Registration, Fees, and Deposits
Academic Policies and Procedures
Libraries and Other Academic Resources
CHAPTER SIX CONTENTS |
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The Institute of Latin American Studies
Widely regarded as the best Latin American studies program in the country, the Institute of Latin American Studies is the largest and oldest of the University's interdisciplinary programs. Established in 1940, the institute coordinates an extensive instructional program dealing with Latin American civilization and development at both the undergraduate and graduate levels and supports research on Latin American topics by faculty members and graduate students. Courses related to Latin American studies are offered in the College of Liberal Arts in the Departments of Anthropology, Economics, Government, History, Sociology, and Spanish and Portuguese. Graduate joint degree programs with Latin American studies are offered in the College of Business Administration, the College of Communication, the Community and Regional Planning Program of the School of Architecture, the Lyndon B. Johnson School of Public Affairs, and the School of Law. There is also important Latin American work being done in the Population Research Center, the Center for Mexican American Studies, and the Benson Latin American Collection. Latin American research occupies a significant place in several other colleges, particularly in the areas of fine arts, library and information science, education, law, and architecture.
The institute has formal relationships with many institutions in Central and South America. Student exchange programs have been developed with the University of Costa Rica, San José, and Monteverde Institute, Monteverde, Costa Rica; Monterrey Institute of Technology (26 campuses) and the University of Nuevo León, Monterrey, Mexico; The Ibero-American University and Universidad Nacional Autónoma de México, Mexico City, Mexico; University of the Americas, Puebla, Mexico; and Pontifical Catholic University of Peru, Lima, Peru. The institute also has agreements with the University of Buenos Aires, Instituto di Tella, Salvador University, and the Latin American Faculty for the Social Sciences, Buenos Aires, Argentina; University of São Paulo, São Paulo, Brazil; University of Chile and Pontifical Catholic University of Chile, Santiago and Valparaiso, Chile; Catholic University 'Mother and Teacher,' Santiago, Dominican Republic; and Pontifical Catholic University of Ecuador, Quito, Ecuador.
Throughout the year the institute sponsors symposia and lectures by visiting and resident specialists, maintains a substantial publications program, including a book series copublished with the University of Texas Press, coordinates outreach for kindergarten through grade twelve, and offers public service activities to foster greater knowledge of Latin America around the state and the nation.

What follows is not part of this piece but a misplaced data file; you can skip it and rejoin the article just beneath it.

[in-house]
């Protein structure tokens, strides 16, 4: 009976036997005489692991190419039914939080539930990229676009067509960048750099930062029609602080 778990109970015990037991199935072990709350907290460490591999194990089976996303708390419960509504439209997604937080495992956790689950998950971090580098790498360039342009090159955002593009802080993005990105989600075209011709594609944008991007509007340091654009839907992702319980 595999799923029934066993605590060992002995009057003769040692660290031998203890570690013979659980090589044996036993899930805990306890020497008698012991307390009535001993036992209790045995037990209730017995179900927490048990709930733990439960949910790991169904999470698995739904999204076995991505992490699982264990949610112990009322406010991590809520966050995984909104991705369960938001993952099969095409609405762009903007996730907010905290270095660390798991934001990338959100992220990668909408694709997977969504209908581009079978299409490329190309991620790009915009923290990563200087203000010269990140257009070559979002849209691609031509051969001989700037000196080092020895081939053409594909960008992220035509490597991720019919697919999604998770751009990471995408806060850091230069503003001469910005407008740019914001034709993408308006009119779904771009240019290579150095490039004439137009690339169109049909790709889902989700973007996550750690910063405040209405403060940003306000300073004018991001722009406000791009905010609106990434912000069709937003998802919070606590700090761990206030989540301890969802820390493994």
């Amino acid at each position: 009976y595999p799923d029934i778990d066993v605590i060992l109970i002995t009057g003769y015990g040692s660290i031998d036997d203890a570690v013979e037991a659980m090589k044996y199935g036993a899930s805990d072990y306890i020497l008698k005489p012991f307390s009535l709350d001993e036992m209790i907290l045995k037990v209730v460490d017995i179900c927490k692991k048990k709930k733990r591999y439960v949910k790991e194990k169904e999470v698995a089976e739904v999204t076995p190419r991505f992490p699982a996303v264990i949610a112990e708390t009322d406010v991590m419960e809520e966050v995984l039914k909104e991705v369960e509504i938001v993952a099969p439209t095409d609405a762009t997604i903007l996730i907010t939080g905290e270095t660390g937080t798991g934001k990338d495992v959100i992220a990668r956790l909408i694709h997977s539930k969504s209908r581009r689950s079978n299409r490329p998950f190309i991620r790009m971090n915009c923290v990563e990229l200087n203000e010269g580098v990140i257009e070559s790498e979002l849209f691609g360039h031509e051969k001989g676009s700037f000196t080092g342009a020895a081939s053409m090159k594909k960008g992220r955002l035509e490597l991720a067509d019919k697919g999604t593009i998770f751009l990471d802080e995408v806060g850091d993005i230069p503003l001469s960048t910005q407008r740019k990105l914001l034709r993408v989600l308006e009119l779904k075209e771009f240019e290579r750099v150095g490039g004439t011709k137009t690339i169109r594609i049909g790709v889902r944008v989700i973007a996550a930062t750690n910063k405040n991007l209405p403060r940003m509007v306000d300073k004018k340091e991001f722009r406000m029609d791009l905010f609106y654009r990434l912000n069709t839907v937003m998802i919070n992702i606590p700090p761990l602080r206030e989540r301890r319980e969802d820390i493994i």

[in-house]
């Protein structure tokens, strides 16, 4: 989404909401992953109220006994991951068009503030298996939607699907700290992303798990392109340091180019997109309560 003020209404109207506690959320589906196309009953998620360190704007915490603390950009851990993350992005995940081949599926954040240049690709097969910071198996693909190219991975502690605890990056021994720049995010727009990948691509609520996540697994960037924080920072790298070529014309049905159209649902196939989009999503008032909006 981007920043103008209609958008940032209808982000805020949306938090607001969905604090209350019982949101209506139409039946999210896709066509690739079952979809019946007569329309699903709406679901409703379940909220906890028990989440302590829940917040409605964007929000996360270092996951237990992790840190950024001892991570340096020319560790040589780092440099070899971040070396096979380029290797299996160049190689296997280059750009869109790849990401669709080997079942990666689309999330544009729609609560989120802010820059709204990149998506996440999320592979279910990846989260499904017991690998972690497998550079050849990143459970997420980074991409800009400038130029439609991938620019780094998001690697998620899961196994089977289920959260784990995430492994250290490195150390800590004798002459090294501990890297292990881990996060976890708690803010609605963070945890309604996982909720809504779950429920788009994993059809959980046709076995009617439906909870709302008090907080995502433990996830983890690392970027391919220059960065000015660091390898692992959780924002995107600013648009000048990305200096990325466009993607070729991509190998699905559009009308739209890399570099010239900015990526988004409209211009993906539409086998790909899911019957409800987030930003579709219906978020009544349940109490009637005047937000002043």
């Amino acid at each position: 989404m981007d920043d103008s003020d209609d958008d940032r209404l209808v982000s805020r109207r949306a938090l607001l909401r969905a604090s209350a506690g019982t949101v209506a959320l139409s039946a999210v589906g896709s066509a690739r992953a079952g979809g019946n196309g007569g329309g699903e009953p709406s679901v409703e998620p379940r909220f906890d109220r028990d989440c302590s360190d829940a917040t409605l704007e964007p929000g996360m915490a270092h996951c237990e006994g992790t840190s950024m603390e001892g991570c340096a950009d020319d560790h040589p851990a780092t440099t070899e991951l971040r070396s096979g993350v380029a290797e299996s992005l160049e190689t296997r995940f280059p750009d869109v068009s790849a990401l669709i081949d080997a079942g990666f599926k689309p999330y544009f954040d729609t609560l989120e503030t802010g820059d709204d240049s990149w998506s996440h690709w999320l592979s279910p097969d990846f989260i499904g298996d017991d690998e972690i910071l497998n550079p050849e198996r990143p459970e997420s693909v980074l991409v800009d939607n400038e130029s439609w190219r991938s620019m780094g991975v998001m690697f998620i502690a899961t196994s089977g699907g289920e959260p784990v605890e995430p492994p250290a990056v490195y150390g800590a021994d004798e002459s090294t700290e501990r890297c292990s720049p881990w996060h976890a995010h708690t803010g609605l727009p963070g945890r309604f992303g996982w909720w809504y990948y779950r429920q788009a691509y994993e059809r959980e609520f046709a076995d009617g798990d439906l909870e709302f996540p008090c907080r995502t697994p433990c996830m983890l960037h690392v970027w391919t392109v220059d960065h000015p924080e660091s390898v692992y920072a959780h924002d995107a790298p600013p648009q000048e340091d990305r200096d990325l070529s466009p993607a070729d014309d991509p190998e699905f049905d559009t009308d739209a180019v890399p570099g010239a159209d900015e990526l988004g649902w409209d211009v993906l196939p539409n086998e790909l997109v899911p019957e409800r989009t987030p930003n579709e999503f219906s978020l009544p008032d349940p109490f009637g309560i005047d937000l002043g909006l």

In 1997 the institute became home to the Center for Environmental Resource Management (CERMLA), which will incorporate all departments, programs, and faculty members involved in teaching, research, and service in areas related to environmental management in Latin America. Its primary functions are outreach, education, and research.
The institute also houses the Mexican Center, an office dedicated to developing and coordinating the extensive academic programs and activities focused on Mexico and carried out by University faculty members, students, and visiting Mexican scholars. The Mexican Center regularly organizes binational academic conferences on a variety of themes. Through its C. B. Smith fellowship program, the center offers a limited number of travel scholarships for Mexican scholars to take advantage of the institute's library resources.
Another division of the institute is the Brazil Center, which coordinates the work of Brazilianist faculty and students on campus and links the University to institutions of higher education in Brazil. The division also sponsors visiting lecturers, film festivals, workshops, and symposia focusing on Brazil and sponsors an annual Brazil Week.
The institute houses the University of Texas at Austin Latin American Network Information Center (UT-LANIC) at http://lanic.utexas.edu/. LANIC's primary objectives are to facilitate access to databases and information services throughout the Internet and to help Latin American studies scholars around the world access information on and from the region. LANIC is the official registration site for Latin American studies at the World Wide Web Virtual Library. Since going online in 1992, LANIC has remained the most comprehensive and frequently used information system for Latin American studies on the Internet. Services include directories of resources, hosted databases and publications, joint projects, and electronic publications.
Located in Sid Richardson Hall, the institute is in the same building as the Nettie Lee Benson Latin American Collection, one of the most comprehensive holdings of its kind in the world. Substantial demographic data pertaining to Latin America are found in the Population Research Center, while other supplementary information resources are located in the Perry-Castañeda Library and the Tarlton Law Library. The University's holdings of modern Latin American art are outstanding, and the Photography Collection also contains photographic documentation of relevance to Latin Americanists.
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